Rallying for civil unions

Several Portland State students traveled to a rally on the Capitol steps in Salem last Wednesday to urge House Speaker Karen Minnis, R-Wood Village, to schedule a vote for Senate Bill 1000, which would legalize same-sex civil unions and establish a statewide ban on discrimination based on sexual orientation.

“We want to make sure that they know in Salem that there is a progressive political community at PSU,” said College Democrats President Meaghan Mayeda. “Right now, gays and lesbians are treated as second-class citizens.”

SB1000 passed the Senate with bi-partisan support on July 6 but has not yet been scheduled for a vote in the heavily backlogged House of Representatives. To the chagrin of many bill supporters, Minnis has been excusing representatives for extended weekends. “Today they called it quits about lunchtime saying they didn’t have enough business. Well, we’ve got business for them,” said Roey Thorpe, Executive Director of Basic Rights Oregon, an advocacy group for the queer community.

Portland City Commissioner Sam Adams emceed the event that counted Governor Ted Kulongoski among its speakers. “We are trying to bring greater equality to all of our citizens. Give us a vote!” said Kulongoski to the crowd.

Many of the rally’s estimated 400 attendees were upbeat despite the uncertain future of SB1000. “It would be such an amazing thing to know that I’m not only safe and protected in Multnomah County, but in the whole state,” said Cheryl Hollatz-Wisely, a career center counselor at PSU.

The conviction of many politicians at the rally was that the prospects for the bill seemed good. “It’s old guys like me holding this back. I predict it will pass,” said Senator Alan Bates, D-Ashland, and one of the bill’s sponsors.

Minnis moved forward with SB1000, July 21. In a tactic known as “gut and stuff,” she called a private committee to remove all of the bill’s original language and replace it with that of House Bill 3476, a “reciprocal benefits” bill which would allow people who cannot legally marry to enter into contracts granting them broader rights involving such things as hospital visits and burial decisions. The contract could be entered by same-sex partners or family members, “such as a widowed mother and her unmarried son,” alike, according to House documents.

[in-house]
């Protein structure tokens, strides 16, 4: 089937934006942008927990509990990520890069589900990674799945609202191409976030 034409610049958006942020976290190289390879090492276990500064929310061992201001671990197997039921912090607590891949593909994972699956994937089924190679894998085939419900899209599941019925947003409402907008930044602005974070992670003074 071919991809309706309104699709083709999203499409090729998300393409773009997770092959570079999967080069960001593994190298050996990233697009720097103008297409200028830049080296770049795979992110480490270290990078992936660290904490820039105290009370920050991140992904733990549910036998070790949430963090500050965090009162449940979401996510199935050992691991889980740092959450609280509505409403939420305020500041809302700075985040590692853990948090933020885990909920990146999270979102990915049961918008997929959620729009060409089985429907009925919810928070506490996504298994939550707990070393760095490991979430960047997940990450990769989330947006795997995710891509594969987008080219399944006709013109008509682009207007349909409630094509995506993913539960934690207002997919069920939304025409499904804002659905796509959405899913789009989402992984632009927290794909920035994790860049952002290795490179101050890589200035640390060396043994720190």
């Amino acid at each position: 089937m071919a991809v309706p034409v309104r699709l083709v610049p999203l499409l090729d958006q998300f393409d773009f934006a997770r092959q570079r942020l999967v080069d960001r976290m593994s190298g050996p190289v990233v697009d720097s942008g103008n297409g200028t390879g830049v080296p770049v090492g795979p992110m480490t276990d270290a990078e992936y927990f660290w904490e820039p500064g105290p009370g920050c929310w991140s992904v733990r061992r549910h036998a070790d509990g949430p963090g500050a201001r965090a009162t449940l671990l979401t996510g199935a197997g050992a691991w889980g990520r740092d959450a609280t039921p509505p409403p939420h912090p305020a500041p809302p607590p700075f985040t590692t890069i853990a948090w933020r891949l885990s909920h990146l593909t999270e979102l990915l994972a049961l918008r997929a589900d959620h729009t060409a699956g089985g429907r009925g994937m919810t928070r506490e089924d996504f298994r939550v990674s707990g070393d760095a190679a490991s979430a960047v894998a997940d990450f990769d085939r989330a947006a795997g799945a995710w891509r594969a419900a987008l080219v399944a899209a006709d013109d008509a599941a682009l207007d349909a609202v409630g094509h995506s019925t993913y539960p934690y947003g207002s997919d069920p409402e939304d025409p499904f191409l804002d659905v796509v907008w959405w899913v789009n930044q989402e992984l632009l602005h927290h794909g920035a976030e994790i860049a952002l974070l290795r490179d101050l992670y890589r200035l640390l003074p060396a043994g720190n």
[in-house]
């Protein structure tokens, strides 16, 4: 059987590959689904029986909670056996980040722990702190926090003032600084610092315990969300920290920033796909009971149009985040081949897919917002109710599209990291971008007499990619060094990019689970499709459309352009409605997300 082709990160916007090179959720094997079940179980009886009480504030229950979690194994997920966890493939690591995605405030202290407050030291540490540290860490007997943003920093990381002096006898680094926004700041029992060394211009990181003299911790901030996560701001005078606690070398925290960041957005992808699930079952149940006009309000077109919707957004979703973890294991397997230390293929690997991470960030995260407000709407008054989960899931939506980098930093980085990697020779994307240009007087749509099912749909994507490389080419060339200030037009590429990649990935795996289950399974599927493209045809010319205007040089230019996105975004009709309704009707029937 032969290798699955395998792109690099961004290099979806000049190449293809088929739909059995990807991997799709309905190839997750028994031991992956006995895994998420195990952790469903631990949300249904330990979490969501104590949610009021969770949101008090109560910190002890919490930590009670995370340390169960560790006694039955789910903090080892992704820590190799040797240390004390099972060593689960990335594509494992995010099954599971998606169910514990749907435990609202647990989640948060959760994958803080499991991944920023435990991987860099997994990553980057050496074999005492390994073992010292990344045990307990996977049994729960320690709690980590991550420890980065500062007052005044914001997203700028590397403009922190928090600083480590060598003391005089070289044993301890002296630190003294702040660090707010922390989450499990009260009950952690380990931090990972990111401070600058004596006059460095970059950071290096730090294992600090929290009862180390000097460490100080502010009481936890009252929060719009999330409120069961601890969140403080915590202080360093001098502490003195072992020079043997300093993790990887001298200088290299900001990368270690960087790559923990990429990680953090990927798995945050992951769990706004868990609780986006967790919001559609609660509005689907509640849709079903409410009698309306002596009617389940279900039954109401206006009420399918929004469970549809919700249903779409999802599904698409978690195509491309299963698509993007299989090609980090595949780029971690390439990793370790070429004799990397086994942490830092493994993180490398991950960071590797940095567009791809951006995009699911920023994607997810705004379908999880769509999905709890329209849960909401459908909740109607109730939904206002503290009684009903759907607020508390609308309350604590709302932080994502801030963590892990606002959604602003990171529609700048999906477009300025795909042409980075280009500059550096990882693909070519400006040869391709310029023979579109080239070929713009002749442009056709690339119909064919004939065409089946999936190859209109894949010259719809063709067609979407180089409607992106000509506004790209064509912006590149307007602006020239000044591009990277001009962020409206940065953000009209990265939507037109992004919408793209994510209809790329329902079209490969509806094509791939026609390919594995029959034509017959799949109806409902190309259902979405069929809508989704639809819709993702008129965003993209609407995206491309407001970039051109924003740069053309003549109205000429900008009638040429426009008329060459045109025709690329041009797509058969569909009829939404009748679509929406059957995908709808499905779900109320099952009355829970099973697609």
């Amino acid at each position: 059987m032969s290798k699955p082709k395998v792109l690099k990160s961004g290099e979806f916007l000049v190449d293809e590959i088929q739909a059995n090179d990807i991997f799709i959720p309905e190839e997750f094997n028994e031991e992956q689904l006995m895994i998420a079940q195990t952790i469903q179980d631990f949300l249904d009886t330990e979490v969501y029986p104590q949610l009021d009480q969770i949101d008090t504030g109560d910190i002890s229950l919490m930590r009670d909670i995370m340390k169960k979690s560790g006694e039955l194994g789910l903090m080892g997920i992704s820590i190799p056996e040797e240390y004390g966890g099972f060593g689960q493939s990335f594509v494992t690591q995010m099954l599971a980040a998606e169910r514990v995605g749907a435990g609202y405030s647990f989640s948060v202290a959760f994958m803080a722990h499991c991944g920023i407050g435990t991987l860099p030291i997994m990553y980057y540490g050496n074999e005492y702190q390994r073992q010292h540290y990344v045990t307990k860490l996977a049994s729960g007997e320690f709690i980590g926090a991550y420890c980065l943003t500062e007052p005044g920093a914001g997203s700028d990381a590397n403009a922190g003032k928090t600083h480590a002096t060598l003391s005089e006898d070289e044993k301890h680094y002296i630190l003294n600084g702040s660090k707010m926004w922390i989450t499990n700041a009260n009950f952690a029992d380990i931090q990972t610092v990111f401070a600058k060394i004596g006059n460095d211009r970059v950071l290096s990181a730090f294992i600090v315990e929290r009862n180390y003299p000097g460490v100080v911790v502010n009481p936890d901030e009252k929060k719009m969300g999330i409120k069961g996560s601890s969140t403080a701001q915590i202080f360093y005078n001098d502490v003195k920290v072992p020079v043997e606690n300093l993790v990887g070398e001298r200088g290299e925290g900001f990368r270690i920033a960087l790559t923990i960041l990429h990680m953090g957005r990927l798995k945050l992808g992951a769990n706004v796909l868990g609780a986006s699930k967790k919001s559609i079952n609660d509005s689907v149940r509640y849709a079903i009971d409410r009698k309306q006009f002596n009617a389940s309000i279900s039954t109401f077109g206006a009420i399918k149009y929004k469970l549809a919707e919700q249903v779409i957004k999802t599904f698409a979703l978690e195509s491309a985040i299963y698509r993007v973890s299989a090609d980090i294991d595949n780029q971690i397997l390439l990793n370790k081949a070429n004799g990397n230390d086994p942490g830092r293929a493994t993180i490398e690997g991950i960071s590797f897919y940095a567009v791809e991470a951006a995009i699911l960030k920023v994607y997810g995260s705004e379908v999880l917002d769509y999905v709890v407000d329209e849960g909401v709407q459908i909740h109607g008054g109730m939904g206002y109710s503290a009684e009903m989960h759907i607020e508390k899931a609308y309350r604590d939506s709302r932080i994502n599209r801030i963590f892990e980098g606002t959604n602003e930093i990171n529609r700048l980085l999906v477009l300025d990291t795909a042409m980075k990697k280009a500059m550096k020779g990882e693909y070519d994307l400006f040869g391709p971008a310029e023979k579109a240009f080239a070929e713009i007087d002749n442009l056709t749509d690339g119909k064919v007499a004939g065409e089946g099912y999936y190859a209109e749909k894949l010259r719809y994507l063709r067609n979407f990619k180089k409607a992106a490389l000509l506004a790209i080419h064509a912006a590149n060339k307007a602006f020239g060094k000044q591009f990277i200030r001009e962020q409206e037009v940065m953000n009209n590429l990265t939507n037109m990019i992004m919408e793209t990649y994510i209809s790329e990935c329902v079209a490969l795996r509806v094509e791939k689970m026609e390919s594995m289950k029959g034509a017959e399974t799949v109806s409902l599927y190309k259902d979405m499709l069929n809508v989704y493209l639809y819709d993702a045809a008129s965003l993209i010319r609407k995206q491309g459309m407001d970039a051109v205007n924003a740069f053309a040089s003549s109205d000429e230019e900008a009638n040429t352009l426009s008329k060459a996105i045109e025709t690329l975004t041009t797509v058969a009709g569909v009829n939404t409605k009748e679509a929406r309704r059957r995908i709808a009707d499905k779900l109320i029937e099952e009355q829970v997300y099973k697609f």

It would be difficult to legally challenge this move, according to Basic Rights Oregon Communications Director Rebekah Kassell.

“This shows clearly that she feared that the bill might pass,” said Kassell. Though Basic Rights Oregon members are disappointed by the latest developments, and Kassell said that a win for the bill in the current legislative session would be difficult, she notes that much progress has been made in influencing the legislature. “The fact that we were able to scare the Speaker of the House that badly – the significance of that cannot be overstated.”

Calling Minnis’ actions “underhanded,” Rep. Mary Nolan, Tuesday, introduced House Bill 3508, which combines the civil union and nondiscrimination provisions with reciprocal benefits.

“This new bill is not a symbolic effort,” Nolan said. “We’re giving the Speaker of the House one more chance to do the right thing. It’s not acceptable that one person, the Speaker of the House, should stand in the way and prevent the House from doing its duty.”

SB1000 has had popular support with PSU students since Gov. Kulongoski introduced the bill on behalf of Basic Rights Oregon earlier this year. “Back in May, we delivered over 900 postcards to House and Senate members from PSU students urging them to vote ‘yes’,” said Kento Azegami, vice president of College Democrats. “We still believe that there are options in this session, and we will continue to fight.”